The amateur IS the journalist and the amateur is everywhere. All the time.
January 15th, 2009, a plane crash lands in the Hudson River. Less than ten minutes after the crash, a man named Janis Krums snaps a photo of the downed plane and uploads the photo to Twitpic. As the ferry boat heads to the crash site to pick up survivors, Krum’s photo becomes the defining photo of this event, running on the front page of newspapers around the world.
So who is Janis Krums? Who is this person who has captured one of the most important breaking news stories of 2009?
Janis Krums is your competition. And this is only the tip of the iceberg.
Remember the amazing photos from inside the collapsed tunnels during the London train bombings?
Or the flurry of Twitter and cell phone text messages from inside the Taj Hotel during the terror attack on Mumbai?
How about the amateur video shot by a passenger, capturing the murder of an innocent man by a policeman in the San Francisco BART train station?
The amateur IS the journalist and the amateur is everywhere. All the time.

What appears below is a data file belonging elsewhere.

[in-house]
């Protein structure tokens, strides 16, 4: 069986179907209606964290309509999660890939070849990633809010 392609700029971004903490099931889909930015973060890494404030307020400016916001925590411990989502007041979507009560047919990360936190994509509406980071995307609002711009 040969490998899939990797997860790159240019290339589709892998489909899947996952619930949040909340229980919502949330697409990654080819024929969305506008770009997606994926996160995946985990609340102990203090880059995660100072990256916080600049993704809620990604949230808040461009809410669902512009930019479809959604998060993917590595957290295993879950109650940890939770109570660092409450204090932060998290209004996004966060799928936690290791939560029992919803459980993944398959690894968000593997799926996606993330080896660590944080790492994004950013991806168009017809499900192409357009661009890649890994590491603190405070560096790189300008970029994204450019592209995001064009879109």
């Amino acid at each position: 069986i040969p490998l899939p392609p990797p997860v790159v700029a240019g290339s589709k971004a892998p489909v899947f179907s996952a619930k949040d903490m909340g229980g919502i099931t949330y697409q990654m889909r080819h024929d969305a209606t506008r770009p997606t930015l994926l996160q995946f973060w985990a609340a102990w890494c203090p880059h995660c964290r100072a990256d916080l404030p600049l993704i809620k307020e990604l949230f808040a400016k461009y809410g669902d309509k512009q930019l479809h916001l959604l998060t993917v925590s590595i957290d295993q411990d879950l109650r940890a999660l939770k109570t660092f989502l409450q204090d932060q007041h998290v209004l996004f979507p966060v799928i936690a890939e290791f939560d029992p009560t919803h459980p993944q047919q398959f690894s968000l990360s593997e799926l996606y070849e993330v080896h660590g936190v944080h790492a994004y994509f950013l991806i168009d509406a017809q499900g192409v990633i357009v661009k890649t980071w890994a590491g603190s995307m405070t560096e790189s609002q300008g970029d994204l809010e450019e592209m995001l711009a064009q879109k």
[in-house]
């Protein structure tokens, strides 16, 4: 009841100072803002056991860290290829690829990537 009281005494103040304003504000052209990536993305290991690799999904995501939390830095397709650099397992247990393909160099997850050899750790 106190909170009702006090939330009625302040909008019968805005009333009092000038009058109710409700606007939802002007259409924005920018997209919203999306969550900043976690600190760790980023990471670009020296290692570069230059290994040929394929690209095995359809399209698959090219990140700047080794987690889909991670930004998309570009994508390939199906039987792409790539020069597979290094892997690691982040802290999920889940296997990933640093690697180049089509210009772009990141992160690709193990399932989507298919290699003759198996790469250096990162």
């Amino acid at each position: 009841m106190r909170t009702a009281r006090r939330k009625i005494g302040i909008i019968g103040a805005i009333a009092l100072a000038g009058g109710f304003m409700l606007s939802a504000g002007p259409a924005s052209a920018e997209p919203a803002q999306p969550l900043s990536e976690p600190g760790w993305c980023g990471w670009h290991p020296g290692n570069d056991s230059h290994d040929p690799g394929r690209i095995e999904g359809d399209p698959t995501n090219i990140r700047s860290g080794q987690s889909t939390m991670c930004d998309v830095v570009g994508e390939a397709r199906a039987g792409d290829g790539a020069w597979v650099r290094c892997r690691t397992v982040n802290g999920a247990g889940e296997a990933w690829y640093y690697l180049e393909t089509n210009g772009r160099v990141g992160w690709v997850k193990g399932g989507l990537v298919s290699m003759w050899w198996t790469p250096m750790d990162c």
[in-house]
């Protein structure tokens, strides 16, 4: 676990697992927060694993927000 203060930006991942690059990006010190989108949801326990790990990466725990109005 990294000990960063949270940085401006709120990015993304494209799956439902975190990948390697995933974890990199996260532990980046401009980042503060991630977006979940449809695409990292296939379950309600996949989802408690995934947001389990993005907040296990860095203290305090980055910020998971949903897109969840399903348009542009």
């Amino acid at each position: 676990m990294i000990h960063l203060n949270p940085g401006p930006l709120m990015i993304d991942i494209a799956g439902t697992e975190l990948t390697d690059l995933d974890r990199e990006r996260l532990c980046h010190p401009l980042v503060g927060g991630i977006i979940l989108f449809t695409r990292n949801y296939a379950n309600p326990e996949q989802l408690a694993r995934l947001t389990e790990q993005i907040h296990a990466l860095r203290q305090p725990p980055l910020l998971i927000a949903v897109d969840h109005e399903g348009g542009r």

How did it get this way?
First: The technological barriers to entry have disappeared.
More and more cell phones have the ability to record and send video. Applications such as Qik and Flixwagon allow cell phone users to transmit live video straight to the Internet. The implications of this are staggering. It is only in the last few years that traditional broadcast news networks have begun to use satellite phones to transmit live video without the need for a news crew or news van. Now this technology is common-place.
Secondly: Distribution barriers have disappeared.
What used to take miles of cable and access to a select few channels licensed from the FCC, or huge printing presses, endless amounts of paper and a complex system of newsstand and home delivery, can now be done with a few keystrokes and reach a more targeted audience than TV ever could.
For those wishing to create their own mini broadcast news network, it’s as easy as purchasing a Flip Video camera, setting up a Tubemogul account, and hosting it all on a custom WordPress website. All of this for under $200!
The destruction of these barriers has flipped the media economy on it’s head. Imagine the traditional media as a funnel. At the top there are world events, below that, the journalists who create stories from these events. Journalists then feed their stories into their respective news outlet, and that information is delivered in a one-way stream to the public. This entire time, the range of news items has been selectively narrowed down to what the news outlet thinks the public should know.